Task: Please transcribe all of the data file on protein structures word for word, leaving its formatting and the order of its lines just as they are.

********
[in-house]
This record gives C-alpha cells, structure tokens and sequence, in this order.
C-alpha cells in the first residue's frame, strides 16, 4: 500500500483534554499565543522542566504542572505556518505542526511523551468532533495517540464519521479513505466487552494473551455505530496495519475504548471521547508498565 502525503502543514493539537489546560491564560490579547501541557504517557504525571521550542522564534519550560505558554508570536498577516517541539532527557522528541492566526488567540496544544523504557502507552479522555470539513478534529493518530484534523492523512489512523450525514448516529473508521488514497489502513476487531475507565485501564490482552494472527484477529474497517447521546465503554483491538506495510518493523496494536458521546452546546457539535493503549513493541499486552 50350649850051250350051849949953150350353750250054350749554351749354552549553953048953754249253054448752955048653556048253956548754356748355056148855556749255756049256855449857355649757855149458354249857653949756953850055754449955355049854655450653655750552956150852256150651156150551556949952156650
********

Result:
[in-house]
This record gives C-alpha cells, structure tokens and sequence, in this order.
C-alpha cells in the first residue's frame, strides 16, 4: 500500500483534554499565543522542566504542572505556518505542526511523551468532533495517540464519521479513505466487552494473551455505530496495519475504548471521547508498565 502525503502543514493539537489546560491564560490579547501541557504517557504525571521550542522564534519550560505558554508570536498577516517541539532527557522528541492566526488567540496544544523504557502507552479522555470539513478534529493518530484534523492523512489512523450525514448516529473508521488514497489502513476487531475507565485501564490482552494472527484477529474497517447521546465503554483491538506495510518493523496494536458521546452546546457539535493503549513493541499486552 50350649850051250350051849949953150350353750250054350749554351749354552549553953048953754249253054448752955048653556048253956548754356748355056148855556749255756049256855449857355649757855149458354249857653949756953850055754449955355049854655450653655750552956150852256150651156150551556949952156650